It occurred to me the other day that I’ve been so focused on experiencing (and sharing) Munich city center, that I haven’t talked much about our little neck of the woods – Munich, Pasing!
Pasing is a district in west Munich and feels like a city of its own (because it originally was). It has a lively center, it’s own official city park, and even it’s own version of the Marienplatz. To top it off, it’s easily accessible from (as I’ve dubbed it) big-Munich. You can be Marienplatz to Marienplatz in 30 min by tram or by bicycle, or 15 min on the S-bahn. Pasing is also ~20 min by bike to the LMU campus where Shane will work, so essentially, we chose to live in Pasing for the location.
Tell you more about Pasing? Gladly!
It has a mini-Marienplatz.
Technically called the Pasinger Marienplatz.
As I mentioned before, Pasing once was an independent city. The Marienplatz in Pasing, inaugurated in 1880, was originally designed to mimic the Marienplatz in big-Munich. In 1938 Pasing was annexed by the Nazis to become part of Munich, and the central square was renamed to avoid any confusion. The square has been redesigned over the years with the addition of trams and adjusted traffic patterns, so it doesn’t feel so prominently central anymore, but it’s nice to see.
It has the 4th busiest train station in Bavaria,
number one being Munich Hbf.
Despite not being a true square, this part of town feels much more ‘city center’ than the Marienplatz. The main station used today was built in the 1950s, but if you exit the station and turn right you’ll find the Alter Pasinger Bahnhof, the old station. Built in 1847-48, it’s the oldest surviving railway station in Upper Bavaria (according to the plaque on the building) and now houses (to my nephew’s delight) a restaurant called Alex. They had a pancake brunch menu so I expect Alex (the restaurant) must be good. I suppose Alex the nephew isn’t so bad either… even more so if he made me pancakes. I digress.
It has it’s own Maypole,
or Maibaum in German.
I love these maypoles! A quick history, in case you’re unfamiliar (as I was). The hoisting of the maypole is a spring-celebration tradition in Germany & Austria, but they aren’t unique to these areas. Variations on the tradition also occur in places like Belgium, Denmark, and Sweden. In Germany, the tradition dates back to the 16th century where villages would strip a tree to create the pole then decorate it with village symbols. Each year on May 1st, the pole was erected (manpower only!), the keg was tapped (Maibock), and a party to celebrate Spring ensued (May Day)! The tradition carries on today, but not every city (or village) will erect a new maypole every year. For instance, the last maypole in Pasing was raised in 2017.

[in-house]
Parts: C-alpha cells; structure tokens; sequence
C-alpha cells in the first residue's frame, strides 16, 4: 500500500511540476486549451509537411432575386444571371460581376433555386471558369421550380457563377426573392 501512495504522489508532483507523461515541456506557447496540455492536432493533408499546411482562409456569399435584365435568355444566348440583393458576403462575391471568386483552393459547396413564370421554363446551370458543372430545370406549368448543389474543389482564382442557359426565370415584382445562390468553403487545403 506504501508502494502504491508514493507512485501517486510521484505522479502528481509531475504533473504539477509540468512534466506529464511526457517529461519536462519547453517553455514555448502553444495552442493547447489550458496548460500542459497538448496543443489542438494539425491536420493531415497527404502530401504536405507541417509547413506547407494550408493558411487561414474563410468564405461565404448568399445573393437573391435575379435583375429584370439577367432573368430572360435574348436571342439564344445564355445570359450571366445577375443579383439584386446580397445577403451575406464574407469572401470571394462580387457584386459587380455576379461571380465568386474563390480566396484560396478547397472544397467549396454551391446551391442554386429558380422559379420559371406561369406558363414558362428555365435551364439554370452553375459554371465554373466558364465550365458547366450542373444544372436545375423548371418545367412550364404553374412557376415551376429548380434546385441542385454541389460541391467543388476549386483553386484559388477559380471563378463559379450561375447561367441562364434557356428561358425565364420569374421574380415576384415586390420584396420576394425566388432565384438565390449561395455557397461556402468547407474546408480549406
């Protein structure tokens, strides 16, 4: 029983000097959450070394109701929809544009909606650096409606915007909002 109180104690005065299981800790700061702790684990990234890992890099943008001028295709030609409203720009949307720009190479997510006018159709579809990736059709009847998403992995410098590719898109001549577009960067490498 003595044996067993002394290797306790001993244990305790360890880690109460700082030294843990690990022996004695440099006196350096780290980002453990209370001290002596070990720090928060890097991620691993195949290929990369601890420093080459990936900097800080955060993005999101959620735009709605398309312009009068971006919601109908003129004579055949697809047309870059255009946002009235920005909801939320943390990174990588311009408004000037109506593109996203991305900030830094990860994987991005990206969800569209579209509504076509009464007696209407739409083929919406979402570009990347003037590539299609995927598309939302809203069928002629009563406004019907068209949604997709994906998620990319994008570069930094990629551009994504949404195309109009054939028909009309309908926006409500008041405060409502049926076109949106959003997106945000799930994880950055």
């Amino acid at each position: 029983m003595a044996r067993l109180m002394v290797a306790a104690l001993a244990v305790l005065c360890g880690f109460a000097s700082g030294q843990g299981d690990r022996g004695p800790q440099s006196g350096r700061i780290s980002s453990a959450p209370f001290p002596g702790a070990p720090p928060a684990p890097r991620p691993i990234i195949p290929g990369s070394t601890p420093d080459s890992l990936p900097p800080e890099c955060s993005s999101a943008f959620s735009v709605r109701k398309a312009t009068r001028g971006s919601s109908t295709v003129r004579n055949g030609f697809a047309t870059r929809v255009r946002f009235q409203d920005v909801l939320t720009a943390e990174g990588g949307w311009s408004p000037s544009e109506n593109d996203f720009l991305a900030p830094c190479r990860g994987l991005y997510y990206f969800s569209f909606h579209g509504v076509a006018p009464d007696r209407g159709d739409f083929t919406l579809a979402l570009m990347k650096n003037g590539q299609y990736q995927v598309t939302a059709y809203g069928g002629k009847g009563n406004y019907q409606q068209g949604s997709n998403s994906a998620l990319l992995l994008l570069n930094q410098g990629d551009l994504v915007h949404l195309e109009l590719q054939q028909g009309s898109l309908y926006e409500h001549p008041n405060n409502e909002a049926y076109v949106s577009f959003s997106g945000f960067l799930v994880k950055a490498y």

It’s also tradition to steal the maypole of neighboring villages. This seems a little hard to imagine given their size but as May 1st approaches, villages will organize community watches to keep their maypoles safe! As recently as 2017, a group from the town of Neufinsing managed to steal big-Munich’s maypole! Their ransom? A life-long table at Octoberfest. This was denied, so they settled for the traditional meal and free beer on May Day.
The Pasing maypole is located at Wirtshaus Franzz. How it ended up here, I’m not so sure, but they have a beer garden so you can reward yourself for the effort.
Speaking of beer gardens…
You’ll find no shortage in Pasing!
A plus side to getting a little bit out of big-Munich? Beer prices drop. You can expect to pay €3.60 for a half-liter, €7.90 for a whole. Do expect to pay in cash, though, or have a minimum charge of ~€10 to pay by card.
You can walk off the beer in the Stadt Park,
(aka: the city park)
I really enjoy Munich’s city parks. They are all over the place, and you genuinely feel like you’ve escaped the city. The Pasinger Stadtpark is no exception. The Würm River runs through the park, which makes for an excellent swimming spot for humans, doggies, and beavers!
Pick some flowers along the way,
I don’t know if this is unique to Pasing, but there are multiple honor system pick-your-own flower fields! We’ve seen fields with a flower mix, tulips, and now sunflowers. As the sign says, Wir dürfen gepflückt werden (we can be picked!). Just drop some change in the bucket and pluck away!
and visit a castle!
Blutenburg Castle. I’ve blogged about it before. It’s a lovely walk (or bike ride) if you’re in the area. You’ll find signs for Blutenburg in city center or as you leave the North entrance of Stadtpark.
and lastly… when you’re in Pasing you can visit
Ha! Now, if you’re really into malls or shopping then get yourself on out to Pasing, because the Arcaden has everything you could ever want! The only reason it’s on my list is that 1) we haven’t lived somewhere with a mall in a very long time and 2) we go there every week because that’s where our closest grocery store is. I will say they have a very impressive food court, which includes Five Guys. Also not something we expected to see here.
How to get there: From Munich Hbf, take any of the S-bahn trains to the Munich-Pasing station, or hop on tram 19 or 29.
Cost: Obviously, it’s free to explore the area! Beer & food & mall goodies not included.
Opening Times: Most everything is closed on Sunday (as is much of Bavaria), otherwise, the hours for restaurants/beer gardens are pretty standard and close around 23:00. The Arcaden is open from 9:30 – 20:30 daily, except Sundays.
Rating: 🧡 (if there’s time)
Obviously, I give it a personal rating of ✅✅ for living, but if you have only a short time in Munich I would prioritize other things. Although, it may be worth considering a hotel or Airbnb in Pasing versus the city center to save on accommodation cost, but still be well connected.
Still need convincing? Pasing has built in trampolines. Game. Changer.